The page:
A bus carrying migrants from a Texas border town arrived in downtown Los Angeles on Saturday for the second time in less than three weeks.
Los Angeles Mayor Karen Bass’s office was not officially notified, but learned of the bus traveling from Brownsville, Texas to LA Union Station on Friday, Bass spokesman Zach Seidl said in a statement.
“The City of Los Angeles believes in treating everyone with respect and dignity and will do so,” he said.
The bus arrived around 12:40 p.m. and the 41 asylum seekers on board were greeted by a collective of faith and immigrant rights groups. Eleven children were on the bus, according to a statement from the Coalition for Humane Immigrant Rights.
The asylum seekers came from Cuba, Belize, Colombia, El Salvador, Guatemala, Mexico, Nicaragua and Venezuela. They received water, food, clothing and initial legal immigration assistance at St. Anthony’s Croatian Parish Center and Church.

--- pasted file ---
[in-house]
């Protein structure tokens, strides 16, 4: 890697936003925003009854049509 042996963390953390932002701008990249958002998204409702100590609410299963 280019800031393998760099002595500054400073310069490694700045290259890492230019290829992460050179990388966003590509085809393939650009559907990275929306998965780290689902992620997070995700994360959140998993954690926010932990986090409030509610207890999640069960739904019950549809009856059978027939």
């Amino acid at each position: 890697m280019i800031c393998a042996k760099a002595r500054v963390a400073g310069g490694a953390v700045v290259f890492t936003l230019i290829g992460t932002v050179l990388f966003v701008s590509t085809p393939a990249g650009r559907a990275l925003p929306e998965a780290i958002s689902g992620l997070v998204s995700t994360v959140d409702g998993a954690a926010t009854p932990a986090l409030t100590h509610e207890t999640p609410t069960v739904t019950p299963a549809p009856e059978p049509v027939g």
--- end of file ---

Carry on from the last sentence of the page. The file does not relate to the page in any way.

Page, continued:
Jorge-Mario Cabrera, a spokesman for the coalition, said the group was “less stressed and less chaotic than the previous time”. He said most were picked up by family members in the area and had sandwiches and water, unlike the first time.
Los Angeles is not the final destination for six people who have had to fly to Las Vegas, Seattle, San Francisco and Oakland, he said.
On June 14, the city received a bus carrying 42 migrants from Texas. Many came from Latin American countries, including Honduras and Venezuela, and were given neither water nor food.
Bass said at the time that the city would not be swayed by “petty politicians playing with lives.”
Texas Gov. Greg Abbott said he sent the bus to Los Angeles because California had declared itself a “safe haven” for immigrants and extended protections to people illegally resident in the country.
It was unclear if Abbott sent the latest bus. A phone message to his office was not immediately answered.
In early June, the state of Florida picked up three dozen migrants in Texas and sent them to the California capital on a private jet, surprising shelters and aid workers in Sacramento.